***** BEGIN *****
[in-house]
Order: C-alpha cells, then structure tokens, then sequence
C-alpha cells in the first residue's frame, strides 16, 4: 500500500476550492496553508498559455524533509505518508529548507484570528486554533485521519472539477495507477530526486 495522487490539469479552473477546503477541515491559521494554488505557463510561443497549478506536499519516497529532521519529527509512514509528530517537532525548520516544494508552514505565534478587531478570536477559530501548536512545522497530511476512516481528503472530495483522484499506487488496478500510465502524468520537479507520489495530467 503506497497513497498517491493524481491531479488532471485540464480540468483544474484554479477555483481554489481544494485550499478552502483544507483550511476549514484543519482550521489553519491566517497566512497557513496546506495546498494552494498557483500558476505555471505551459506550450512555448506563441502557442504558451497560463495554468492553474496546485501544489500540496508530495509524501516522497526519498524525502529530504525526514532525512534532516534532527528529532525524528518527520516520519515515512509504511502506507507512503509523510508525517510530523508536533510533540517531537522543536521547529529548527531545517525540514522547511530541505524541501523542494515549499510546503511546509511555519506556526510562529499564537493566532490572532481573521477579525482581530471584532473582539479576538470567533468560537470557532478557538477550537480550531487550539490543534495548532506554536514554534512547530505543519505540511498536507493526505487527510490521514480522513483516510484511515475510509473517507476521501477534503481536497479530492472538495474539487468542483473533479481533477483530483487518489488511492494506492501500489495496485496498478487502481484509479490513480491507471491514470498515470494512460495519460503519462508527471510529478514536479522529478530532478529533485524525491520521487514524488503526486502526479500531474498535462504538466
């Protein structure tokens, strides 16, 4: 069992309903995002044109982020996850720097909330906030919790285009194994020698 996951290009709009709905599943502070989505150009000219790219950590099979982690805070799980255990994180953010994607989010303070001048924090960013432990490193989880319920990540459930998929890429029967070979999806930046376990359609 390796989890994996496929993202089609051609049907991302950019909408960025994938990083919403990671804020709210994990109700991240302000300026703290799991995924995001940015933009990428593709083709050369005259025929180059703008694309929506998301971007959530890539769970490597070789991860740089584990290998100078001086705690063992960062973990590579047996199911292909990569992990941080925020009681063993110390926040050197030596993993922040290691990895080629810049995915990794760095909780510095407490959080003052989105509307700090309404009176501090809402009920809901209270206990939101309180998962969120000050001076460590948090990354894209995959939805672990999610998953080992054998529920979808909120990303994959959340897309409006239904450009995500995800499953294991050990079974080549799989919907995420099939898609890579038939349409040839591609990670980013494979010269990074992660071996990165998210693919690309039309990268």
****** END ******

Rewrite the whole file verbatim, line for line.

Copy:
[in-house]
Order: C-alpha cells, then structure tokens, then sequence
C-alpha cells in the first residue's frame, strides 16, 4: 500500500476550492496553508498559455524533509505518508529548507484570528486554533485521519472539477495507477530526486 495522487490539469479552473477546503477541515491559521494554488505557463510561443497549478506536499519516497529532521519529527509512514509528530517537532525548520516544494508552514505565534478587531478570536477559530501548536512545522497530511476512516481528503472530495483522484499506487488496478500510465502524468520537479507520489495530467 503506497497513497498517491493524481491531479488532471485540464480540468483544474484554479477555483481554489481544494485550499478552502483544507483550511476549514484543519482550521489553519491566517497566512497557513496546506495546498494552494498557483500558476505555471505551459506550450512555448506563441502557442504558451497560463495554468492553474496546485501544489500540496508530495509524501516522497526519498524525502529530504525526514532525512534532516534532527528529532525524528518527520516520519515515512509504511502506507507512503509523510508525517510530523508536533510533540517531537522543536521547529529548527531545517525540514522547511530541505524541501523542494515549499510546503511546509511555519506556526510562529499564537493566532490572532481573521477579525482581530471584532473582539479576538470567533468560537470557532478557538477550537480550531487550539490543534495548532506554536514554534512547530505543519505540511498536507493526505487527510490521514480522513483516510484511515475510509473517507476521501477534503481536497479530492472538495474539487468542483473533479481533477483530483487518489488511492494506492501500489495496485496498478487502481484509479490513480491507471491514470498515470494512460495519460503519462508527471510529478514536479522529478530532478529533485524525491520521487514524488503526486502526479500531474498535462504538466
């Protein structure tokens, strides 16, 4: 069992309903995002044109982020996850720097909330906030919790285009194994020698 996951290009709009709905599943502070989505150009000219790219950590099979982690805070799980255990994180953010994607989010303070001048924090960013432990490193989880319920990540459930998929890429029967070979999806930046376990359609 390796989890994996496929993202089609051609049907991302950019909408960025994938990083919403990671804020709210994990109700991240302000300026703290799991995924995001940015933009990428593709083709050369005259025929180059703008694309929506998301971007959530890539769970490597070789991860740089584990290998100078001086705690063992960062973990590579047996199911292909990569992990941080925020009681063993110390926040050197030596993993922040290691990895080629810049995915990794760095909780510095407490959080003052989105509307700090309404009176501090809402009920809901209270206990939101309180998962969120000050001076460590948090990354894209995959939805672990999610998953080992054998529920979808909120990303994959959340897309409006239904450009995500995800499953294991050990079974080549799989919907995420099939898609890579038939349409040839591609990670980013494979010269990074992660071996990165998210693919690309039309990268």